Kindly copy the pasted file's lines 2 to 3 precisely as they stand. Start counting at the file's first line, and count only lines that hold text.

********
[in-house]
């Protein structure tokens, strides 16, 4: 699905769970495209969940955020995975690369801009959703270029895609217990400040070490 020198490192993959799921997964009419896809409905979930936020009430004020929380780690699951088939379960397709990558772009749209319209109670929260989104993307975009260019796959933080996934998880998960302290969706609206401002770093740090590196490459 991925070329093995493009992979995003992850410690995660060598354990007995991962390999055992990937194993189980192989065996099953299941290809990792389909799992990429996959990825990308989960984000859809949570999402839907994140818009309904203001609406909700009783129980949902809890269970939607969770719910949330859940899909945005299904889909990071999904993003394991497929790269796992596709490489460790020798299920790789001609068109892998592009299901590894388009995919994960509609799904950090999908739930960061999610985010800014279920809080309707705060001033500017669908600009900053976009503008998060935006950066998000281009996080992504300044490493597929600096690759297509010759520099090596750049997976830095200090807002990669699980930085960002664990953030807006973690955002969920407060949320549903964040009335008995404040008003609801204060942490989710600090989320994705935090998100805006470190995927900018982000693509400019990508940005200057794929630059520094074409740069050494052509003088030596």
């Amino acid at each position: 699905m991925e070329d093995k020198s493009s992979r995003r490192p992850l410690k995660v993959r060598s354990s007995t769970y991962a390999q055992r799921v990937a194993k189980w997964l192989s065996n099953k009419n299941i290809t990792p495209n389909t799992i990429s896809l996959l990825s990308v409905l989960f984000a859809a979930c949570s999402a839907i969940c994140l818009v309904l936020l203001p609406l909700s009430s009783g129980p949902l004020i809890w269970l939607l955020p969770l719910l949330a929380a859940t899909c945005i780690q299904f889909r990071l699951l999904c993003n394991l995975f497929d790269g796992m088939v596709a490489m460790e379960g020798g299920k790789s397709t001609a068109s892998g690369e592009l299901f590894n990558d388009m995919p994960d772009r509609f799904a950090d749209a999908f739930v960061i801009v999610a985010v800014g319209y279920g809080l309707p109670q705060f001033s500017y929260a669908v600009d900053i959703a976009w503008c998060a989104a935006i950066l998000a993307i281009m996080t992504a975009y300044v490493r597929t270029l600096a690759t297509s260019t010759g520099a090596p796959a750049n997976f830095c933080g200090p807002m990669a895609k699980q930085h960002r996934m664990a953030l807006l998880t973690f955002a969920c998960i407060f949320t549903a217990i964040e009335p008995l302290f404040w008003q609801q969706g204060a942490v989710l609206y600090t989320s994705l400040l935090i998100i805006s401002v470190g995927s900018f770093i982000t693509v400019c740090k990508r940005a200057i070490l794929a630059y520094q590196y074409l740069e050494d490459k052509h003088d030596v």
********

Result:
């Protein structure tokens, strides 16, 4: 699905769970495209969940955020995975690369801009959703270029895609217990400040070490 020198490192993959799921997964009419896809409905979930936020009430004020929380780690699951088939379960397709990558772009749209319209109670929260989104993307975009260019796959933080996934998880998960302290969706609206401002770093740090590196490459 991925070329093995493009992979995003992850410690995660060598354990007995991962390999055992990937194993189980192989065996099953299941290809990792389909799992990429996959990825990308989960984000859809949570999402839907994140818009309904203001609406909700009783129980949902809890269970939607969770719910949330859940899909945005299904889909990071999904993003394991497929790269796992596709490489460790020798299920790789001609068109892998592009299901590894388009995919994960509609799904950090999908739930960061999610985010800014279920809080309707705060001033500017669908600009900053976009503008998060935006950066998000281009996080992504300044490493597929600096690759297509010759520099090596750049997976830095200090807002990669699980930085960002664990953030807006973690955002969920407060949320549903964040009335008995404040008003609801204060942490989710600090989320994705935090998100805006470190995927900018982000693509400019990508940005200057794929630059520094074409740069050494052509003088030596």
């Amino acid at each position: 699905m991925e070329d093995k020198s493009s992979r995003r490192p992850l410690k995660v993959r060598s354990s007995t769970y991962a390999q055992r799921v990937a194993k189980w997964l192989s065996n099953k009419n299941i290809t990792p495209n389909t799992i990429s896809l996959l990825s990308v409905l989960f984000a859809a979930c949570s999402a839907i969940c994140l818009v309904l936020l203001p609406l909700s009430s009783g129980p949902l004020i809890w269970l939607l955020p969770l719910l949330a929380a859940t899909c945005i780690q299904f889909r990071l699951l999904c993003n394991l995975f497929d790269g796992m088939v596709a490489m460790e379960g020798g299920k790789s397709t001609a068109s892998g690369e592009l299901f590894n990558d388009m995919p994960d772009r509609f799904a950090d749209a999908f739930v960061i801009v999610a985010v800014g319209y279920g809080l309707p109670q705060f001033s500017y929260a669908v600009d900053i959703a976009w503008c998060a989104a935006i950066l998000a993307i281009m996080t992504a975009y300044v490493r597929t270029l600096a690759t297509s260019t010759g520099a090596p796959a750049n997976f830095c933080g200090p807002m990669a895609k699980q930085h960002r996934m664990a953030l807006l998880t973690f955002a969920c998960i407060f949320t549903a217990i964040e009335p008995l302290f404040w008003q609801q969706g204060a942490v989710l609206y600090t989320s994705l400040l935090i998100i805006s401002v470190g995927s900018f770093i982000t693509v400019c740090k990508r940005a200057i070490l794929a630059y520094q590196y074409l740069e050494d490459k052509h003088d030596v």